Texas blues: Difference between revisions

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The Texas R&B recording industry was based in [[Houston]] with labels, such as [[Peacock Records|Duke/Peacock]], which in the 1950s provided a base for artists who would later pursue the electric Texas blues sound, including [[Johnny Copeland]] and [[Albert Collins]]. [[Freddie King]], a major influence on electric blues, was born in Texas, but moved to Chicago as a teenager. His instrumental number "[[Hide Away]]" (1961) was emulated by [[British blues]] artists, including [[Eric Clapton]]. By the 1960s and 1970s, White audiences began to take interest in rhythm and blues in East Austin, Texas. Clubs around Austin, like [[Vulcan Gas Company|Vulvan Gas Company]], [[Armadillo World Headquarters]], [[Clifford Antone|Antone's]], and Soap Creek Saloon, were the main attractions for Whites to enjoy blues music around the area. It was Antone's that was considered one of the most prestigious blues clubs in Austin. Over the years, Antone's featured some of the United State's most impressive blues artists: [[Bobby Bland]], [[Barbara Lynn]], [[Albert Collins]], [[Jimmy Rogers]], [[Muddy Waters]], [[Howlin' Wolf]], [[Hubert Sumlin]], [[James Cotton]], [[Pinetop Perkins]], [[Stevie Ray Vaughan]], Grey Ghost, and many more. Antone's created an environment where musicians, Black or White, could jam together, and learn from one another. During the 1980s, Clifford Antone opened a record label and had great success recording blues musicians from around the United States. His success began to cultivate more Austin talent, including [[Doyle Bramhall|Doyle Bramball]], [[Doyle Bramhall II|Doyle Bramball II]], Omar and The Howlers, [[Steve James (blues musician)|Steve James]], [[Sue Foley]], [[Kim Wilson]], and [[Lou Ann Barton]]. During this time, Antone continued to record bluesmen from Chicago, San Antonio, Houston, and Louisiana.<ref>{{Cite book|title=Texas Blues: The Rise of a Contemporary Sound|last=Govenar|first=Alan|publisher=Texas: Texas A&M University Press|year=2008|isbn=|location=|pages=485-89}}</ref>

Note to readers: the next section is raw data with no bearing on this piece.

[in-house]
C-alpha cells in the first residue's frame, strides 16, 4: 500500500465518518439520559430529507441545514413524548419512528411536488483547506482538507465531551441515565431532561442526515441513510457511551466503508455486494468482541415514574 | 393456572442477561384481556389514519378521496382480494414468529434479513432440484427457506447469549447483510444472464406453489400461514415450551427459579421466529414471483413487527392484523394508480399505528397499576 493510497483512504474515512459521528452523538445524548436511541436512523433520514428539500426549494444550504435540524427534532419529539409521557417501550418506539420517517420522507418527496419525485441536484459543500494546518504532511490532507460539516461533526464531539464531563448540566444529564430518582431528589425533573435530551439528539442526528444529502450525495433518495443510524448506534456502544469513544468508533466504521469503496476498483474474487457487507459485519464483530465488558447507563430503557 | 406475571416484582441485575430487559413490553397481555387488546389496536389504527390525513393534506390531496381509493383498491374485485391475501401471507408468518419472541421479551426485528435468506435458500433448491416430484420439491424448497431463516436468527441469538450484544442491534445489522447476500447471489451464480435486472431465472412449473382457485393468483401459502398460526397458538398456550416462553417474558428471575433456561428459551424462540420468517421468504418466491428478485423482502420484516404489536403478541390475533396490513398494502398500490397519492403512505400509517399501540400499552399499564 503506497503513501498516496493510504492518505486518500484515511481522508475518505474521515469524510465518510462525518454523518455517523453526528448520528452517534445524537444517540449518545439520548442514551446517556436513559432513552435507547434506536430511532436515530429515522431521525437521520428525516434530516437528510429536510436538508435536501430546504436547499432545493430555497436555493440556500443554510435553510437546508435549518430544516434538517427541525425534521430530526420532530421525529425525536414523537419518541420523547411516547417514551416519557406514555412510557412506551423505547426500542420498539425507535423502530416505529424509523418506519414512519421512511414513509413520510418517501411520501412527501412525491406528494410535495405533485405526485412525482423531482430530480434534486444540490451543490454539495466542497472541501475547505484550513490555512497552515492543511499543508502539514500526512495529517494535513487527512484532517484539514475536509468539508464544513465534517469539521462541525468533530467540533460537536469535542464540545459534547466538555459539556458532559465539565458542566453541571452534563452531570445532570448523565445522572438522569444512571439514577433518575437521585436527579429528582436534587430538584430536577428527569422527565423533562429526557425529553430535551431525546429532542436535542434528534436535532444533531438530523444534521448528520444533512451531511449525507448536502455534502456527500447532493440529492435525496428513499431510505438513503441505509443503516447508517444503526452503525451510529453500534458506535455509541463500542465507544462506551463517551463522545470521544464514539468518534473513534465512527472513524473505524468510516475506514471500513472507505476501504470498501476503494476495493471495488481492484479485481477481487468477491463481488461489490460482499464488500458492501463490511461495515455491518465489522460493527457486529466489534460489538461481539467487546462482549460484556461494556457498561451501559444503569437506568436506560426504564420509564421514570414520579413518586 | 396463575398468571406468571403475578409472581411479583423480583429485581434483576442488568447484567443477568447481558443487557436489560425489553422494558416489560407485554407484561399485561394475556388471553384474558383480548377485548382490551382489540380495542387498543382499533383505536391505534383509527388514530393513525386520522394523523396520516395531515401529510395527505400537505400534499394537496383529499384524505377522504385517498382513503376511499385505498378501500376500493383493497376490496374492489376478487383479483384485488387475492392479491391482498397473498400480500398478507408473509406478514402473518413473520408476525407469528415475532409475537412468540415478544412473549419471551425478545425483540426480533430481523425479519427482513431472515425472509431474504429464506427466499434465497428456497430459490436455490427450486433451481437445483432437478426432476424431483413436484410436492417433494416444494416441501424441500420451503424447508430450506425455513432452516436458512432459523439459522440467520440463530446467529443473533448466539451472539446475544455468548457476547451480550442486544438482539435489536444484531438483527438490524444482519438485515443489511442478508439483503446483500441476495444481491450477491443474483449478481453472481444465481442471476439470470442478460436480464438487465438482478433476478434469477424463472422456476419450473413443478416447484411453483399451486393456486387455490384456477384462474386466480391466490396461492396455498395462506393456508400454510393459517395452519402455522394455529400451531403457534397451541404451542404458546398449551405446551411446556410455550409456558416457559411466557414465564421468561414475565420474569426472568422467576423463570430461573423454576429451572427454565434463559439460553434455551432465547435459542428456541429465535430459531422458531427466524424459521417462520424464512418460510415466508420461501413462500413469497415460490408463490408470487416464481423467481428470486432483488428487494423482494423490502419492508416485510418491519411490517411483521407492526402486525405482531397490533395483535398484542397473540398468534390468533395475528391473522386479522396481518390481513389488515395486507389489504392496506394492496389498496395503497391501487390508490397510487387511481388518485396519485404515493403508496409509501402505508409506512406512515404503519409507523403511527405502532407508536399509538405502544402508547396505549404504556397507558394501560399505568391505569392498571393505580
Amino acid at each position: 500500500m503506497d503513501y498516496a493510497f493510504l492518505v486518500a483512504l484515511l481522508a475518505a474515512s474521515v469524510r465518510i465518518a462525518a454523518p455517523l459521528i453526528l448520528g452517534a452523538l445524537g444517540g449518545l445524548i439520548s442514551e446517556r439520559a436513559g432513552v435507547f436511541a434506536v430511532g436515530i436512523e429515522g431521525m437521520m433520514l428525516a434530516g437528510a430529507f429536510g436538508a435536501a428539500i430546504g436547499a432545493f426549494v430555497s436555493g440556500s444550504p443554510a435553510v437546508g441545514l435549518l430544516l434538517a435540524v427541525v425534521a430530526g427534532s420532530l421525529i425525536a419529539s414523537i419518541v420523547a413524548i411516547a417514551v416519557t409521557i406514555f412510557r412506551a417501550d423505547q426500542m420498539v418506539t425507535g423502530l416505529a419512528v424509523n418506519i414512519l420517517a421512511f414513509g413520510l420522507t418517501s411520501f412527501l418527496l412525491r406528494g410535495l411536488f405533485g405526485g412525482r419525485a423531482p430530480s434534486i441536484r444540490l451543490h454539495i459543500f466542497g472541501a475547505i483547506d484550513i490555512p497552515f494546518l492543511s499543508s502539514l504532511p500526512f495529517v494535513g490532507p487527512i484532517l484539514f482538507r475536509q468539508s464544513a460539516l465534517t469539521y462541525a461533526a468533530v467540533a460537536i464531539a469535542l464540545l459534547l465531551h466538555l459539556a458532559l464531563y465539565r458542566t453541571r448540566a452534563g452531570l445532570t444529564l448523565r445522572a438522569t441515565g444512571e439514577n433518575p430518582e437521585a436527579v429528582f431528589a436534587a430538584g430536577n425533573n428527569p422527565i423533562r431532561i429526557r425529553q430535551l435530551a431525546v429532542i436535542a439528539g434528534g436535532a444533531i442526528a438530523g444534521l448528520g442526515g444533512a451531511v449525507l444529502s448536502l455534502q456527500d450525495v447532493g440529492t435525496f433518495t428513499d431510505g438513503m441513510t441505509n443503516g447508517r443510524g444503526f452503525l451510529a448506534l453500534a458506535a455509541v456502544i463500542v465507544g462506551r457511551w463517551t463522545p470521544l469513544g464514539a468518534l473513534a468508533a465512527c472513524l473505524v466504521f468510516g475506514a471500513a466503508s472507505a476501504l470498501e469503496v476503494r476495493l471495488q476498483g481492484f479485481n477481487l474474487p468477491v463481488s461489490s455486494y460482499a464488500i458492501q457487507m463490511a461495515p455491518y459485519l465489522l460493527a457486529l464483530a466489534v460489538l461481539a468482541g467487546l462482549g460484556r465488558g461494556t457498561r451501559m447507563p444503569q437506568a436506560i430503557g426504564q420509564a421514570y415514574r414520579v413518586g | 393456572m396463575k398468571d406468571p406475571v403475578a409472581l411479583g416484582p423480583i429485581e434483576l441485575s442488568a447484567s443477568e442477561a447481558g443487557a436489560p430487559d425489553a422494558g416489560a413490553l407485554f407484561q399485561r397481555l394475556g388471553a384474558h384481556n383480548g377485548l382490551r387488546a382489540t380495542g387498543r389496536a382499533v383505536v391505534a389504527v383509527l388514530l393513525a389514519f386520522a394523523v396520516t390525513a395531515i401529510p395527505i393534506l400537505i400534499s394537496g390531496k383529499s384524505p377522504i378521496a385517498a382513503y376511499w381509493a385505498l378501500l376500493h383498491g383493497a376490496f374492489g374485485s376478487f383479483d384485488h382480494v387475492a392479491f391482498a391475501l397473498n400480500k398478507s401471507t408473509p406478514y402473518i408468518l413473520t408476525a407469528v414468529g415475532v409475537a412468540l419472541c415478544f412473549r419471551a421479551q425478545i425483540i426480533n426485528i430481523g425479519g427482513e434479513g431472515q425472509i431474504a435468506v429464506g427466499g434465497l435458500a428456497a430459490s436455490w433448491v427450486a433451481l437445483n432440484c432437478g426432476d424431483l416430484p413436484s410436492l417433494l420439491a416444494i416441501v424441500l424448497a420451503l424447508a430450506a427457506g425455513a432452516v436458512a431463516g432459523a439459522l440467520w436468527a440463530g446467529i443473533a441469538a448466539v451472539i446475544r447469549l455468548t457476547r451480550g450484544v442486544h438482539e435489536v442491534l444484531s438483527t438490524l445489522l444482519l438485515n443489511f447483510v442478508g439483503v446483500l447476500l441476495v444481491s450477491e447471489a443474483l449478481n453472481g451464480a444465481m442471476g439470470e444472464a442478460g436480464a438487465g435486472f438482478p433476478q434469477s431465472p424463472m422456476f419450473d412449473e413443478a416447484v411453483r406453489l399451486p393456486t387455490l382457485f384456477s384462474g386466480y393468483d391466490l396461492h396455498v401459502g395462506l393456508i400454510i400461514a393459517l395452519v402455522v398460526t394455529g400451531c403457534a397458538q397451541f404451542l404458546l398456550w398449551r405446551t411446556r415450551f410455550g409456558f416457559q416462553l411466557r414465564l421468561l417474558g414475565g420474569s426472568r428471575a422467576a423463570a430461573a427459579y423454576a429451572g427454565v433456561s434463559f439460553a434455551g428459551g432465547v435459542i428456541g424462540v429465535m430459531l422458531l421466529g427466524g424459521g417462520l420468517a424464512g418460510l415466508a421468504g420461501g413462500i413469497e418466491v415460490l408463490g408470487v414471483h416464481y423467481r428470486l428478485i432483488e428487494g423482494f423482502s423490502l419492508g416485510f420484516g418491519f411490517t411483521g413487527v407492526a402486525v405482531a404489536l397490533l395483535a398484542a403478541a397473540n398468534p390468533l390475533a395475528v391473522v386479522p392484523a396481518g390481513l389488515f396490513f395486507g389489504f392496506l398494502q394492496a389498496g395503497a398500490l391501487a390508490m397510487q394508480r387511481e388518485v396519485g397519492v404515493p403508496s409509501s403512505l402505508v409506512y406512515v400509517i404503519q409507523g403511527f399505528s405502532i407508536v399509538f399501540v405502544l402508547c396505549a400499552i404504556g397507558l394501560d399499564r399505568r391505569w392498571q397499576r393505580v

By the late 1970s and 1980s, the Texas electric blues scene, influenced by [[country music]] and [[Blues rock|blues rock,]] began to flourish. This diverse style often featured instruments, such as keyboards and horns, with emphasis on guitar soloing. The most prominent artists to emerge in these eras where, [[Johnny Winter]], [[Edgar Winter]], [[Jimmie Vaughan]] who formed [[The Fabulous Thunderbirds|The Fabulous Thuderbirds]], and [[ZZ Top]]., It wasand [[Stevie Ray Vaughan]]. It was Stevie Ray Vaughan who broke through to mainstream success during the 1980s with his virtuoso guitar playing. Stevie Ray Vaughan in now considered one of the most influential and greatest guitar players of all time, changing the way people play the [[Fender Stratocaster|Fender Stratocastor]] guitar. Stevie's guitar playing guided blues rock icons,such as [[Ian Moore (musician)|Ian Moore]], [[Kenny Wayne Shepherd]], [[Johnny Lange|Johnny Lang]], [[Chris Duarte]], [[Joe Ely]], Widgeon Holland, [[Eric Johnson]], [[Al Di Meola|Al DiMeola]], Vince Converse, [[Jake Andrews]], [[Gary Clark Jr.|Gary Clark Jr,]] [[John Mayer]], Lance Lopez, [[Indigenous (band)|Mato Nanji]], Jesse Davey, and rock titan [[Joe Bonamassa]], plus many more. If you're a guitar player, chances are, at some point, you tried to learn some SRV licks.
 
==See also==
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